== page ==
The topic of accessories brings us to another foundation skill: perspective. Understanding how objects exist within a space can only help you illustrate them in an accurate way. While stylization is definitely welcome within your designs, knowing the rules can help you break them in interesting and aesthetically pleasing ways.
Consider the idea, explored above, of only drawing shoes and handbags. In order to make those objects seem tangible without having a figure within your illustration to help, draw them as though they not only exist in space, but exist on a plane and someone could reach out and touch them. That will allow the viewer to better connect with the object and understand the size and shape of the object.
Additionally, if you have two or more objects together in a small scene or even floating about in space, you’ll likely want to show that they’re interacting. This means showing they’re on the same plane and subjecting them to the same style of perspective as well as overlapping objects, using similar lighting, and using the same design style to illustrate both (unless you’re making a purposeful statement or telling a story by not doing so).
10. Render Non-Textile Surfaces Differently
Much like being able to show how an object interacts with others within the same space, non-textile objects should be rendered so the viewer understands what is being depicted.
For instance, if you’re illustrating Cinderella’s glass slipper, you’re going to have to create a transparent, reflective shoe that the viewer will understand is glass or crystal or something similar, rather than something that looks exactly like a leather or silk shoe.
If the artist has created a metallic dress and they mean for it to be made of metal versus just being gold or silver in color, they’ll need to really showcase the reflective properties of that material (as well as construct it within the limits of a metal object) so the viewer understands that it’s not just paint that’s making something look gold, but rather gold itself being depicted.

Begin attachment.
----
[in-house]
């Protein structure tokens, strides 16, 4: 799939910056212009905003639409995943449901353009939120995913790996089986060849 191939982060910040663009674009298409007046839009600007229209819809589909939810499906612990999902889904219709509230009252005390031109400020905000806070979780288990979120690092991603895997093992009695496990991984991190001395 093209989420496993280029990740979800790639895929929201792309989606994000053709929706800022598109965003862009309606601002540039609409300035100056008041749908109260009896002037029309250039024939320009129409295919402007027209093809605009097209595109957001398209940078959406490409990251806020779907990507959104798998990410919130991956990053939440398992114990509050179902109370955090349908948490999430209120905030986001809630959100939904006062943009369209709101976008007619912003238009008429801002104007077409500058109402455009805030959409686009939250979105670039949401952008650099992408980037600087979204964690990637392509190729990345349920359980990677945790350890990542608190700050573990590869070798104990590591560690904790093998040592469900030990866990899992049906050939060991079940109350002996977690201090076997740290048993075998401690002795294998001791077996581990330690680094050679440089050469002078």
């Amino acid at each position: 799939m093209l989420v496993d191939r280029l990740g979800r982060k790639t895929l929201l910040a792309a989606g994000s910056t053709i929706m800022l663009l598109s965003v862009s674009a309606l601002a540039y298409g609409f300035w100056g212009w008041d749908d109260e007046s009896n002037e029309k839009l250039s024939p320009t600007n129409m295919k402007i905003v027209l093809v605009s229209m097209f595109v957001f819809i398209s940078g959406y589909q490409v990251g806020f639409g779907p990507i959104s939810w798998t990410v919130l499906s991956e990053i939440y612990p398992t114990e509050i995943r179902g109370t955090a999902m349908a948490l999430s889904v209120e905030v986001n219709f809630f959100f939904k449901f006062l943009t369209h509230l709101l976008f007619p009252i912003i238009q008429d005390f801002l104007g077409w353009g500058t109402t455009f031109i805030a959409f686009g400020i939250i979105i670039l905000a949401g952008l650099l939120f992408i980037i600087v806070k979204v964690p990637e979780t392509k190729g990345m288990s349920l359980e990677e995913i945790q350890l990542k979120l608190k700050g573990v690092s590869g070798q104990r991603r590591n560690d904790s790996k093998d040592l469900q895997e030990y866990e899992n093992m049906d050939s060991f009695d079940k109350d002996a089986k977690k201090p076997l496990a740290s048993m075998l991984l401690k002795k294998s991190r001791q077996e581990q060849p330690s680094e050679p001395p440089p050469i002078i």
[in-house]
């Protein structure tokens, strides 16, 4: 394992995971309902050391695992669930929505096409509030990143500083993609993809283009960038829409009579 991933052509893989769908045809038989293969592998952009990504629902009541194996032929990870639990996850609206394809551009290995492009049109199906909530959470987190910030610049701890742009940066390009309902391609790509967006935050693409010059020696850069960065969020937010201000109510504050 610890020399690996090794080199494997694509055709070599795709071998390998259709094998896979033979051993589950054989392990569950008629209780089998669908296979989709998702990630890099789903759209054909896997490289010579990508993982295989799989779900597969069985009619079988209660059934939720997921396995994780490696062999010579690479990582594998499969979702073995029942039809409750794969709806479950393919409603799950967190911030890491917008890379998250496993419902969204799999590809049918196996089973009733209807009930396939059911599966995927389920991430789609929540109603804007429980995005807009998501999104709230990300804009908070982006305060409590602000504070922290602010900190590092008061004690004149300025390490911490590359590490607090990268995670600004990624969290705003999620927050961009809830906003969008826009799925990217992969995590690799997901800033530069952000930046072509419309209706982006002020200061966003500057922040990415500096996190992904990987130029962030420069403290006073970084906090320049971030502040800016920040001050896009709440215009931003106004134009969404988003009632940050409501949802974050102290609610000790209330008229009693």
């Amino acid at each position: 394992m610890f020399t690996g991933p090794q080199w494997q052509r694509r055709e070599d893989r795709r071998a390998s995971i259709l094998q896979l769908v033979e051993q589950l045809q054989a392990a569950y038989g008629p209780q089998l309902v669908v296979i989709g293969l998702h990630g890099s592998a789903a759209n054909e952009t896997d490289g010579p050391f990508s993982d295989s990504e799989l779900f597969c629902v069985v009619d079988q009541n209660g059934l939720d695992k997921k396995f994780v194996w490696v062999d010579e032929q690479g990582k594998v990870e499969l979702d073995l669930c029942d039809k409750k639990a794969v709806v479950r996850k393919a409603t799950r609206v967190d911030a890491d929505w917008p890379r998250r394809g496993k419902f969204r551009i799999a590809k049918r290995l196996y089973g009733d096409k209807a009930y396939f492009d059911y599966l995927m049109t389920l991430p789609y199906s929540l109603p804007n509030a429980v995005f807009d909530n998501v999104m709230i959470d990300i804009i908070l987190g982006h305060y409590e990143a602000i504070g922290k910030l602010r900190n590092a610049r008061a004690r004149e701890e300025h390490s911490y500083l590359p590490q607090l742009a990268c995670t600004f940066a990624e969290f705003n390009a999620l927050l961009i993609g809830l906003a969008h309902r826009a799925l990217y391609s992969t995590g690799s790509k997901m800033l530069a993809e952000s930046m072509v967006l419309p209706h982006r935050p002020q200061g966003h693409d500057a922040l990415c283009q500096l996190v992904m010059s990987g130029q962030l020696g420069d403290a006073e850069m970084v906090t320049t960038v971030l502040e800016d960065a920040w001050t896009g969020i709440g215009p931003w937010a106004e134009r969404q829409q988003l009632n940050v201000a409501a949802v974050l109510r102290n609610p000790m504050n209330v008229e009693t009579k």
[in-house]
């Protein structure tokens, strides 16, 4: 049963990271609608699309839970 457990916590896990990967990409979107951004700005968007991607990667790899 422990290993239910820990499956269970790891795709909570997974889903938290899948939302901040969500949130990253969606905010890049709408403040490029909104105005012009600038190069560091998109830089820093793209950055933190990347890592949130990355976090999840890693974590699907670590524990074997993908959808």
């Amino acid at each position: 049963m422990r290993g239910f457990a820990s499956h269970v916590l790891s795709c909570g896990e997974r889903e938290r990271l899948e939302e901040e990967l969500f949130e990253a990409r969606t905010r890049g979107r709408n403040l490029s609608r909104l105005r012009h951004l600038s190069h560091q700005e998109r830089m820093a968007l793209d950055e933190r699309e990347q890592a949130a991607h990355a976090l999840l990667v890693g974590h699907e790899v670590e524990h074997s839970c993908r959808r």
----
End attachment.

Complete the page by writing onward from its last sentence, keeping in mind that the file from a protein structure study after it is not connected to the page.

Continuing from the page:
Much like showing the texture, weight, and limits of movement within a textile, being able to render various objects so the viewer understands what they’re comprised of not only helps communicate concept design and storytelling within a fashion illustration, but also allows the viewer to better connect with what’s been drawn as being analogous to a real-world object or familiar material.
Let’s Break It Down!
Now that we’ve run through all ten tips for creating fantastic fashion illustrations, let’s break it down with a handy checklist:
- Understanding anatomy will help you draw fashion figures in a variety of poses.
- Stylize to optimize the garment, accessories, or design being depicted.
- Create figures in motion in order to keep your figure from looking static and stiff.
- Use both positive and negative space in order get the most out of your composition.
- Render textiles and show the weight and movement limits of them so viewers understand what sort of fabric is being illustrated.
- Draw patterns within your textile designs in order to create more interesting clothing or tell stories within your work.
- Don’t forget about how important hair and hairstyles can be to a design, composition, or your overall illustration.
- Don’t forget about accessories: they can complete an illustration or be one in their own right.
- Understanding perspective and how objects interact with one another or a figure within space will help you draw nearly anything needed for your illustration.
- Render non-textile surfaces accordingly so the viewer understands the difference between each surface within your illustration.